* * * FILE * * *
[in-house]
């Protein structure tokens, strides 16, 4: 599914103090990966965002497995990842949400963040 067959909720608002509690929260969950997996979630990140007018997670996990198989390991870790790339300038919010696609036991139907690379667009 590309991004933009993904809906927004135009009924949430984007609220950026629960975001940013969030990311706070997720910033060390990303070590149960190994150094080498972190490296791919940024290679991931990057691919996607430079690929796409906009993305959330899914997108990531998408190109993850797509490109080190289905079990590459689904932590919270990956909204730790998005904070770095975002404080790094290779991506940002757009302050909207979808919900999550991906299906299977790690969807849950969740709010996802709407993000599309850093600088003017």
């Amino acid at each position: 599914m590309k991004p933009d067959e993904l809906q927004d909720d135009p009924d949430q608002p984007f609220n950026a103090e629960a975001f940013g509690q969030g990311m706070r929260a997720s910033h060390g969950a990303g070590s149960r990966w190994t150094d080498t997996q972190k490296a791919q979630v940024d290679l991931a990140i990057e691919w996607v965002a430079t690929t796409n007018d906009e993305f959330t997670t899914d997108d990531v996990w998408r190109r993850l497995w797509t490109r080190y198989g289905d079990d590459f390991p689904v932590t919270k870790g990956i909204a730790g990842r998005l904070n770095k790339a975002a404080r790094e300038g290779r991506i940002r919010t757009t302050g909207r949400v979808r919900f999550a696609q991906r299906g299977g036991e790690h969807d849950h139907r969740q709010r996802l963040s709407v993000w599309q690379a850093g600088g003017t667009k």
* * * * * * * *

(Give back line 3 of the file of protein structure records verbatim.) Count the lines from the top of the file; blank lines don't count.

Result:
């Amino acid at each position: 599914m590309k991004p933009d067959e993904l809906q927004d909720d135009p009924d949430q608002p984007f609220n950026a103090e629960a975001f940013g509690q969030g990311m706070r929260a997720s910033h060390g969950a990303g070590s149960r990966w190994t150094d080498t997996q972190k490296a791919q979630v940024d290679l991931a990140i990057e691919w996607v965002a430079t690929t796409n007018d906009e993305f959330t997670t899914d997108d990531v996990w998408r190109r993850l497995w797509t490109r080190y198989g289905d079990d590459f390991p689904v932590t919270k870790g990956i909204a730790g990842r998005l904070n770095k790339a975002a404080r790094e300038g290779r991506i940002r919010t757009t302050g909207r949400v979808r919900f999550a696609q991906r299906g299977g036991e790690h969807d849950h139907r969740q709010r996802l963040s709407v993000w599309q690379a850093g600088g003017t667009k």